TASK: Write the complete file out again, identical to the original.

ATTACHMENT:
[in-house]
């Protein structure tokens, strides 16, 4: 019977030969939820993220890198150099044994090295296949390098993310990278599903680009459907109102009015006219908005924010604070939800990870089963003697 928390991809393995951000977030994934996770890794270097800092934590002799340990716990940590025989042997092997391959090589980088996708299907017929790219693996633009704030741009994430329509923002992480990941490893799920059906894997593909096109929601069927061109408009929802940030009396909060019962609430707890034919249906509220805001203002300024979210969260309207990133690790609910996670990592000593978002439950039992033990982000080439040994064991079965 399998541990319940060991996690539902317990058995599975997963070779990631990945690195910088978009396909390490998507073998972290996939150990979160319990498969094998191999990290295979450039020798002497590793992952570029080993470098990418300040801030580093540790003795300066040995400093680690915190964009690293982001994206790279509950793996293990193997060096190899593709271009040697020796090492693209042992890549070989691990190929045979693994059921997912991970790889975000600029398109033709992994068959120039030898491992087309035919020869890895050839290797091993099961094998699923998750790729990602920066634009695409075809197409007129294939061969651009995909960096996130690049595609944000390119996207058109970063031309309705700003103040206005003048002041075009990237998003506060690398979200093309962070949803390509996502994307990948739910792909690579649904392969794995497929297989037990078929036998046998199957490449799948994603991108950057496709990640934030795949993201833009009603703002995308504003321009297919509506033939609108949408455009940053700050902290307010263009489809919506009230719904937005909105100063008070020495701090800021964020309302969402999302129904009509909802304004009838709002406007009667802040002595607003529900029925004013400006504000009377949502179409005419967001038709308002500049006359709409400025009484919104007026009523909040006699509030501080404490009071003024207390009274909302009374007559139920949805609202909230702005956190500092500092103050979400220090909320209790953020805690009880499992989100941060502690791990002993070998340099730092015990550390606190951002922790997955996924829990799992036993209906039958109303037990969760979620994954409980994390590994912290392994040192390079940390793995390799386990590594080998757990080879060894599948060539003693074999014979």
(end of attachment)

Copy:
[in-house]
């Protein structure tokens, strides 16, 4: 019977030969939820993220890198150099044994090295296949390098993310990278599903680009459907109102009015006219908005924010604070939800990870089963003697 928390991809393995951000977030994934996770890794270097800092934590002799340990716990940590025989042997092997391959090589980088996708299907017929790219693996633009704030741009994430329509923002992480990941490893799920059906894997593909096109929601069927061109408009929802940030009396909060019962609430707890034919249906509220805001203002300024979210969260309207990133690790609910996670990592000593978002439950039992033990982000080439040994064991079965 399998541990319940060991996690539902317990058995599975997963070779990631990945690195910088978009396909390490998507073998972290996939150990979160319990498969094998191999990290295979450039020798002497590793992952570029080993470098990418300040801030580093540790003795300066040995400093680690915190964009690293982001994206790279509950793996293990193997060096190899593709271009040697020796090492693209042992890549070989691990190929045979693994059921997912991970790889975000600029398109033709992994068959120039030898491992087309035919020869890895050839290797091993099961094998699923998750790729990602920066634009695409075809197409007129294939061969651009995909960096996130690049595609944000390119996207058109970063031309309705700003103040206005003048002041075009990237998003506060690398979200093309962070949803390509996502994307990948739910792909690579649904392969794995497929297989037990078929036998046998199957490449799948994603991108950057496709990640934030795949993201833009009603703002995308504003321009297919509506033939609108949408455009940053700050902290307010263009489809919506009230719904937005909105100063008070020495701090800021964020309302969402999302129904009509909802304004009838709002406007009667802040002595607003529900029925004013400006504000009377949502179409005419967001038709308002500049006359709409400025009484919104007026009523909040006699509030501080404490009071003024207390009274909302009374007559139920949805609202909230702005956190500092500092103050979400220090909320209790953020805690009880499992989100941060502690791990002993070998340099730092015990550390606190951002922790997955996924829990799992036993209906039958109303037990969760979620994954409980994390590994912290392994040192390079940390793995390799386990590594080998757990080879060894599948060539003693074999014979």